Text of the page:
19. Plaintiffs contend that Caldwell was negligent per se in working on the KIMBERLY MARIE without an electrician‟s license. Under 32 M.R.S.A. § 1201, electrical work can only be conducted by licensed electricians. However, § 1102(3) of Chapter 32 states that the "provisions of this chapter shall not apply to the following: . the electrical work and equipment in . ships." Plaintiffs contend that the exception in § 1102(3) does not apply to Caldwell because the KIMBERLY MARIE is a lobster boat not a ship. Defendant Caldwell argues that the exception in § 1102(3) applies to this case because it is meant to apply broadly to both ships and boats.

20. Under the traditional negligence per se analysis, "proof of a defendant's violation of a safety statute designed to protect the party who was injured against the type of injury which occurred, relieves the plaintiff from pleading the negligence elements of foreseeability, duty and breach." Moody v. Boston & Maine Corp., 921 F.2d 1, 4 (1st Cir. 1990) (citing Pratico v. Portland Terminal Co., 783 F.2d 255, 262 (1st Cir. 1985); Restatement (Second) of Torts § 286 (1965)). The Supreme Court has stated: "Sometimes the violation [of a safety statute] is described as "negligence per se‟; but we have made clear ... that that term is a confusing label for what is simply a violation of an absolute duty. Once the violation is established, only causal relation is in issue." Id. (quoting Carter v. Atlanta & St. A.B.R. Co., 338 U.S. 430, 434 (1949)).

21. The Court believes that Defendants correctly read the statute. However, even were the Court to accept Plaintiffs‟ argument, Plaintiffs‟ claim for negligence per se would still fail because Plaintiffs cannot establish that Caldwell‟s alleged violation of the statute caused -- either actually or proximately -- the fire onboard the KIMBERLY MARIE. Accordingly, Plaintiffs‟ claim for negligence per se fails.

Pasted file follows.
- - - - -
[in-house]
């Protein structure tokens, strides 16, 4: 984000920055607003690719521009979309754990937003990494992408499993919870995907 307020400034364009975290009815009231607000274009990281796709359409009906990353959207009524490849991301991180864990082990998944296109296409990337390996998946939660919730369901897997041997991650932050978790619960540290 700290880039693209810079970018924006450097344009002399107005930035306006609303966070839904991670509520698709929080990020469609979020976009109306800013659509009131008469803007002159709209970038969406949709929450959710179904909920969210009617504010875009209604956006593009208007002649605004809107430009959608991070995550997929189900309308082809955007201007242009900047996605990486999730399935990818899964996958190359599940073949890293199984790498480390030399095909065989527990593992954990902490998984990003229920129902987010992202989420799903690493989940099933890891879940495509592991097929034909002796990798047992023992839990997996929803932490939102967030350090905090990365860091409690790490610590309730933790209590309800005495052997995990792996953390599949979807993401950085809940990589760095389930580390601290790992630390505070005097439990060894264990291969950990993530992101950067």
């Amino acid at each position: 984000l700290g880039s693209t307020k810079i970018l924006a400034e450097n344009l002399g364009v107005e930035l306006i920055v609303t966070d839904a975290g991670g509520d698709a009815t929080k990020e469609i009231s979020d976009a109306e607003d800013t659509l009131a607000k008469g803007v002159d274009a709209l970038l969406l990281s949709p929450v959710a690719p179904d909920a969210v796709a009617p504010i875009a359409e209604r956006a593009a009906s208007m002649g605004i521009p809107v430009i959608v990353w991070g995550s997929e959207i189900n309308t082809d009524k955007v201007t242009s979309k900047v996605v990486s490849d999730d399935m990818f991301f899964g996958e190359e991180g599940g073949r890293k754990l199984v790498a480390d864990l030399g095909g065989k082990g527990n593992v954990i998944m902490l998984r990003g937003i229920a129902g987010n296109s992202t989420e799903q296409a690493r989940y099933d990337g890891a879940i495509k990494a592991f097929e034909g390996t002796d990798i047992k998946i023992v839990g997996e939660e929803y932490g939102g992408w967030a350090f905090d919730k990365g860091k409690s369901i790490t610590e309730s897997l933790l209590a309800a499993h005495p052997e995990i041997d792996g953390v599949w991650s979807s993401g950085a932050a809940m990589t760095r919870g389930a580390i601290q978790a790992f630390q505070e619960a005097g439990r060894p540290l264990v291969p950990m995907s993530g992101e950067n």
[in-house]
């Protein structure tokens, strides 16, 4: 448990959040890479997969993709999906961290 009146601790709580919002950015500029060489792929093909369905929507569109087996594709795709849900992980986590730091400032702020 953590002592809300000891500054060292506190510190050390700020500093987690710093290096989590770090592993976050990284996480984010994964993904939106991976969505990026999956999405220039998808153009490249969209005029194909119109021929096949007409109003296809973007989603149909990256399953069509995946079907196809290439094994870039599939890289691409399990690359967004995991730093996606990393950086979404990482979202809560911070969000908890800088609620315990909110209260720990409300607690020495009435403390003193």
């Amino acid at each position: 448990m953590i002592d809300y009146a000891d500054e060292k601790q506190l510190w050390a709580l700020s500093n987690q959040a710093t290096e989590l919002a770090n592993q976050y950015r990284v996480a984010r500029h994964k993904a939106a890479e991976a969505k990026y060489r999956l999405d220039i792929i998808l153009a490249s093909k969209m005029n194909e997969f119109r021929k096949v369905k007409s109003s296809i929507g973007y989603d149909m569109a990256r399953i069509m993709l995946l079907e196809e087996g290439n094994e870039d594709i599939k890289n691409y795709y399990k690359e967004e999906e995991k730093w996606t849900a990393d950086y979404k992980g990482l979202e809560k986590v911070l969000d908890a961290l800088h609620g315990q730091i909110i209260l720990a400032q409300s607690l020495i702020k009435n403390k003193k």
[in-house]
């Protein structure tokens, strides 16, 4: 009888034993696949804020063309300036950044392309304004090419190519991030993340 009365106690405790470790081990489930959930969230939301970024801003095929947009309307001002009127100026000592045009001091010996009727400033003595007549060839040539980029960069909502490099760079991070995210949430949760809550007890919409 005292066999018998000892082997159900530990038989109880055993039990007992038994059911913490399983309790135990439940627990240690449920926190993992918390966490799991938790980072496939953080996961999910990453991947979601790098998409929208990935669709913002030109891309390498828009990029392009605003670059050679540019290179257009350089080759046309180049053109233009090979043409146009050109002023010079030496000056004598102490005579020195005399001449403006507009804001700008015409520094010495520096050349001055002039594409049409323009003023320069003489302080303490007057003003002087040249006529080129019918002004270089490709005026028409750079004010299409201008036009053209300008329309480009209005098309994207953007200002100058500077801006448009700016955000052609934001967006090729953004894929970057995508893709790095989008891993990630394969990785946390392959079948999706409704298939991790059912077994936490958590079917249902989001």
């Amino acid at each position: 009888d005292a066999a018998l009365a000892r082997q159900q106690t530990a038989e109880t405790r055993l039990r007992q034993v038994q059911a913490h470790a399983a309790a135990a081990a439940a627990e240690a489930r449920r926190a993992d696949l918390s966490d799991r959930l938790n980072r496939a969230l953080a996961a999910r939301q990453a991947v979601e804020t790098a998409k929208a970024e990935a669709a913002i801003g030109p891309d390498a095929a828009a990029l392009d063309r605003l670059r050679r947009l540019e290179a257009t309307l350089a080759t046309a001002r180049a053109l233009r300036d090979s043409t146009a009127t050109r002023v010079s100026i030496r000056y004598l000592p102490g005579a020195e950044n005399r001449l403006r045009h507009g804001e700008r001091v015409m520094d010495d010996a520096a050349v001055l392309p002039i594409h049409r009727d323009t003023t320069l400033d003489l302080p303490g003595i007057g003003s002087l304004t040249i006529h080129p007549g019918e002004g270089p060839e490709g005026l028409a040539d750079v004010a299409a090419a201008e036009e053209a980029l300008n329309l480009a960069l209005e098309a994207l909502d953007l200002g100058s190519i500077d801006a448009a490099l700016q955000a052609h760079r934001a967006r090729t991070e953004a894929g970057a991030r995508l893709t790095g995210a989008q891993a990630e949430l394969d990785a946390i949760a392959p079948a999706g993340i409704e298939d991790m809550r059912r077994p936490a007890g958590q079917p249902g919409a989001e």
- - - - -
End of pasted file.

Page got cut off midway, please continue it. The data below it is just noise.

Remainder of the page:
22. Plaintiffs also claim that Caldwell‟s failure to hold an electrician‟s license is strong evidence of negligence. This argument is misplaced. Caldwell‟s testimony established that he has over twenty-five years of experience as an electrician and that he has worked extensively on lobster boats. Johnson repeatedly hired Caldwell to work on his lobster boats, including the lobster boat that replaced the KIMBERLY MARIE after she burned and sank. The testimony regarding Caldwell‟s experience as a marine electrician outweighs any indication that Caldwell‟s lack of an electrician‟s license is evidence of his negligence.

Implied Warranty of Workmanlike Performance

23. The implied warranty of workmanlike performance "parallels a negligence standard rather than imposing the strict liability that attaches to implied warranties in land-based contracts under the Uniform Commercial Code.." Fairest-Knight v. Marine World Distributors, Inc., 652 F.3d 94, 99 (1st Cir. 2011).

24. Under the implied warranty of workmanlike performance, Plaintiffs have the burden of proving by a preponderance of the evidence that Defendants‟ conduct caused the injury. See id. (citing SS Amazonia v. N.J. Export Marine Carpenters, Inc., 564 F.2d 5, 8 (2d Cir. 1977) (stating that recovery under a breach of an implied warranty of workmanlike performance claim requires showing that the sub-standard work performed caused the damage claimed); Marquette Transp. Co. v. La Mach. Co., 367 F.3d 398, 402 (5th Cir. 2004).

25. Plaintiffs have not shown by a preponderance of the evidence that either Pride or Caldwell employed improper repair procedures or used sub-standard parts. See Fairest-Knight, 652 F.3d at 101.